Drilling 3/8-inch counterbores requires a 90-degree drill bit angle. To make a simple bit guide, first cut a scrap 2 x 4 about 8 inches long and use your miter saw to remove 2 inches from one end. Glue the short scrap back on the end of the 6-inch scrap, only with a 2-inch offset that forms a notch. The corner of the notch gives you two 90-degree surfaces to hold your bit vertical while you start the hole. Then remove the guide and let the starter hole continue to guide the bit as you drill.

Step 3

Lay out a pair of 2 x 6 posts 40 inches apart with the best face down (the front of the completed and installed screen). Glue and screw the post cores to the posts with the outside edges flush.

Step 4

Place the assembled frame in the notches formed by the posts and post cores, 16 inches down from the top ends of the post; secure with screws.

Step 5

Cut a couple of 1-inch spacers. Place the remaining upper rails in position using the spacers to create a 1-inch space between each rail. Drill 1/8-inch pilot holes and screw the upper rails in place.

Step 6

Wearing gloves and goggles, cut strips of flashing long enough to thread between the dividers and screw to the post cores. Weave the flashing through the dividers in alternating patterns as shown. Then, use sheet metal screws to attach the flashing to the post cores. Leave a 1-inch gap between the rows.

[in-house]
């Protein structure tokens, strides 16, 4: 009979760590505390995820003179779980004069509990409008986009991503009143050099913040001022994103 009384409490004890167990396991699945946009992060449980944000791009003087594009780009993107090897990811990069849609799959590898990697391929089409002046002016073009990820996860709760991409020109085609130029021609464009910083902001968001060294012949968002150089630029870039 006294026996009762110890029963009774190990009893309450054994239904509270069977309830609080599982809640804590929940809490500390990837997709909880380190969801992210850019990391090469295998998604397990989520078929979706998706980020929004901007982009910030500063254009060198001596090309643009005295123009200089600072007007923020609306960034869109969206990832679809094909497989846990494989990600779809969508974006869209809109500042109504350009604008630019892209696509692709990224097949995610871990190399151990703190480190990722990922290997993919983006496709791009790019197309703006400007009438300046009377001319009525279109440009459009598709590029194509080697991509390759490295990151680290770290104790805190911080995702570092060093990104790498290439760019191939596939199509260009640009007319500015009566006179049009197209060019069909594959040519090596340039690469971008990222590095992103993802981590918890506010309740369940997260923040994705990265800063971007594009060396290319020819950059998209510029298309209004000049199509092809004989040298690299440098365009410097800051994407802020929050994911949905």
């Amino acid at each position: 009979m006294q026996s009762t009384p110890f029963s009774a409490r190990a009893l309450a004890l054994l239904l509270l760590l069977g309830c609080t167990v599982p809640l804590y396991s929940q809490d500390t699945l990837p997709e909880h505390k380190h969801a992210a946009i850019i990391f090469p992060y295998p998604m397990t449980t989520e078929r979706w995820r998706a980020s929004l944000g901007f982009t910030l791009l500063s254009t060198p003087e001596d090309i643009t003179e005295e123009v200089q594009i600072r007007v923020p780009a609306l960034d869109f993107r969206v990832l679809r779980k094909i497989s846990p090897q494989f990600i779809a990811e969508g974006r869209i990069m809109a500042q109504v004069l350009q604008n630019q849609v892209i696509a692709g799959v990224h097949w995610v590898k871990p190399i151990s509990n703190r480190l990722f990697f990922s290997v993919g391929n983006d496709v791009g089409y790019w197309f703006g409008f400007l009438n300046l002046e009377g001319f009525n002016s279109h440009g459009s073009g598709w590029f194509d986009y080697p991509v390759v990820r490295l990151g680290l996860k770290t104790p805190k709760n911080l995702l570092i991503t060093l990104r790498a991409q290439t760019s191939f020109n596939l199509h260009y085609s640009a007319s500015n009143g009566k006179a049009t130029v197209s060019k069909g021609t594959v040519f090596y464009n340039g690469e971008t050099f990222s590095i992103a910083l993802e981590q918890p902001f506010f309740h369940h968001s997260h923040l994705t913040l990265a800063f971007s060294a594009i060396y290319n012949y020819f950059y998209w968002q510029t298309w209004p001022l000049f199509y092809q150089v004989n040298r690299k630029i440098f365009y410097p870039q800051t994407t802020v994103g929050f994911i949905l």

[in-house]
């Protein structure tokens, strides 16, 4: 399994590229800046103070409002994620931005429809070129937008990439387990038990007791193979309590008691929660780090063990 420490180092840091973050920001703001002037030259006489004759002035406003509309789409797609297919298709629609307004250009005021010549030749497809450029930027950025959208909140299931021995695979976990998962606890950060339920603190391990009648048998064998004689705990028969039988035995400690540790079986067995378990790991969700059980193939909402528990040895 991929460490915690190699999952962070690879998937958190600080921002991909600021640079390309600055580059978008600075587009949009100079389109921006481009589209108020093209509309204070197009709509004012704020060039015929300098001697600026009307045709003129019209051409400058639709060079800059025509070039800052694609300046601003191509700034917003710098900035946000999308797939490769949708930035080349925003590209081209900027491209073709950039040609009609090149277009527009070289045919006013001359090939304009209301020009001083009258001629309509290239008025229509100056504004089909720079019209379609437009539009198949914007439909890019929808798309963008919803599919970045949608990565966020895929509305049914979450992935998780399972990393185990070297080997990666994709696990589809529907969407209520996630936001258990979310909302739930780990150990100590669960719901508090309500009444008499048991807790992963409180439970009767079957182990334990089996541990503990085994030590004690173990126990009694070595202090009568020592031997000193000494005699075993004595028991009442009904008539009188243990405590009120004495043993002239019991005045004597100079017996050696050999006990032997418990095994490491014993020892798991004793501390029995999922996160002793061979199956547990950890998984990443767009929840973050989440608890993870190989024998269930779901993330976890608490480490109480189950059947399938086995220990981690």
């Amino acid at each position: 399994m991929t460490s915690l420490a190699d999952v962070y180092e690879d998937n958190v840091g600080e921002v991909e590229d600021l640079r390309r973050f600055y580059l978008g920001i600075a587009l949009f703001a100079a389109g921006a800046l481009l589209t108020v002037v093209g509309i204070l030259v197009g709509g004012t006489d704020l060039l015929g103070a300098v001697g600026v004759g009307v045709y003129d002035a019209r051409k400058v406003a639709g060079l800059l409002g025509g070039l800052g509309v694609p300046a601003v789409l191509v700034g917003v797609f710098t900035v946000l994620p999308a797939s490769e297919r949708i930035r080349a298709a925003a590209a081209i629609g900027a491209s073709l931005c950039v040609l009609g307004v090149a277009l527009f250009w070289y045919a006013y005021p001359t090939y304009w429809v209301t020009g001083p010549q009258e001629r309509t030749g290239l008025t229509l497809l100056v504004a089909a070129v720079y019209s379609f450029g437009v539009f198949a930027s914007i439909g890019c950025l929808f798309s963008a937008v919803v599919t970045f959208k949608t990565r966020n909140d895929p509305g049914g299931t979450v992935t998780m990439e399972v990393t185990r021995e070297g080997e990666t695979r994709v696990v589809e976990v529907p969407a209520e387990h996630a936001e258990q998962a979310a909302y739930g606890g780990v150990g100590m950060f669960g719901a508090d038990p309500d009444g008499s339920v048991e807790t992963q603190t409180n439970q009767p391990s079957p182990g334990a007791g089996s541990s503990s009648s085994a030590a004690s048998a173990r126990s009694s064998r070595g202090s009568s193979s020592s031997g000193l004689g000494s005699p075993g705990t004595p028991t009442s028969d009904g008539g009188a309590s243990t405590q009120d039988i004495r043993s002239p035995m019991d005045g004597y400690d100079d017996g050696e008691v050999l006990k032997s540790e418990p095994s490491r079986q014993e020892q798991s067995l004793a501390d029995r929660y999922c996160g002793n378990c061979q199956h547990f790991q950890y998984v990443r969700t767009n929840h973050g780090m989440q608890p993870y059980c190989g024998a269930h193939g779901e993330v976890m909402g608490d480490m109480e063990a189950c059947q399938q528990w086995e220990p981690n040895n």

Step 7

Lay the remaining two posts on the post cores. Drill 1/4-inch pilot holes and attach the posts with lag screws.

Install the Screens

Step 1

Mark the locations of two postholes 42-1/2 inches apart, making sure they are well away from buried utility lines. Using a post-hole digger, make your holes about 6 inches deeper than the length of the post you'll bury. Fill that extra with a 6-inch layer of gravel, adding it slowly as you test-fit your screen in the holes. Check the top for level, adding small amounts of gravel as needed.

Step 2

image

Empty a bag of concrete mix into a wheelbarrow and add water until it reaches the consistency of creamy peanut butter. Shovel the concrete into the postholes and tap it down with a 2 x 2 scrap to force it into the gravel and eliminate any voids. As the concrete reaches the top of the holes, check that the posts are plum and the top remains level. To hold the screen in place while the concrete dries, first drive two scrap-wood stakes in the ground about 2 inches in front of the screen at both ends. Attach one end of a 2 x 4 stud to a stake with one nail and angle the other end until it touches the outside edge of the screen posts. Once the screen is plumb, clamp the 2 x 4 to the posts and repeat on the other end.

Step 3

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Finish. If you use cedar, seal it with stain to retain the color or leave it natural so it weathers to a rich silvery gray.

Step 4

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Weave. Wear gloves and use 10-inch-wide aluminum flashing strips to form the woven inserts for the panels.

Step 5

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Assemble. The 2-inch × 8-inch cedar uprights hide the screws connecting the lattice top pieces for a sleek look.